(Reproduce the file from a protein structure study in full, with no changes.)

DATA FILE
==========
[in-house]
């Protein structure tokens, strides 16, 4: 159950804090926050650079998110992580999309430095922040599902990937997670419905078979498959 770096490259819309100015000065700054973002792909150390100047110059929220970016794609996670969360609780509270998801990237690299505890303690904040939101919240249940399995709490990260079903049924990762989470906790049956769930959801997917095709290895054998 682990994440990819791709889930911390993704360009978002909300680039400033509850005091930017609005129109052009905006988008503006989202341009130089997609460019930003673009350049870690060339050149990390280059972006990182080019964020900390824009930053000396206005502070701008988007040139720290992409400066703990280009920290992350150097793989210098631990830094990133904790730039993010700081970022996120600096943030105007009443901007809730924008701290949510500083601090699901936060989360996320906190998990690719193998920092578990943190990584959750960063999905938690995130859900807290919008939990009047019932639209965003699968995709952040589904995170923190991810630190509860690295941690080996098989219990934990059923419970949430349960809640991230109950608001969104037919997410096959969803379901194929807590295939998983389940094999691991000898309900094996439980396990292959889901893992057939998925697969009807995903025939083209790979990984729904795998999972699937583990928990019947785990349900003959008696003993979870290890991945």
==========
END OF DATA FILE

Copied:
[in-house]
């Protein structure tokens, strides 16, 4: 159950804090926050650079998110992580999309430095922040599902990937997670419905078979498959 770096490259819309100015000065700054973002792909150390100047110059929220970016794609996670969360609780509270998801990237690299505890303690904040939101919240249940399995709490990260079903049924990762989470906790049956769930959801997917095709290895054998 682990994440990819791709889930911390993704360009978002909300680039400033509850005091930017609005129109052009905006988008503006989202341009130089997609460019930003673009350049870690060339050149990390280059972006990182080019964020900390824009930053000396206005502070701008988007040139720290992409400066703990280009920290992350150097793989210098631990830094990133904790730039993010700081970022996120600096943030105007009443901007809730924008701290949510500083601090699901936060989360996320906190998990690719193998920092578990943190990584959750960063999905938690995130859900807290919008939990009047019932639209965003699968995709952040589904995170923190991810630190509860690295941690080996098989219990934990059923419970949430349960809640991230109950608001969104037919997410096959969803379901194929807590295939998983389940094999691991000898309900094996439980396990292959889901893992057939998925697969009807995903025939083209790979990984729904795998999972699937583990928990019947785990349900003959008696003993979870290890991945």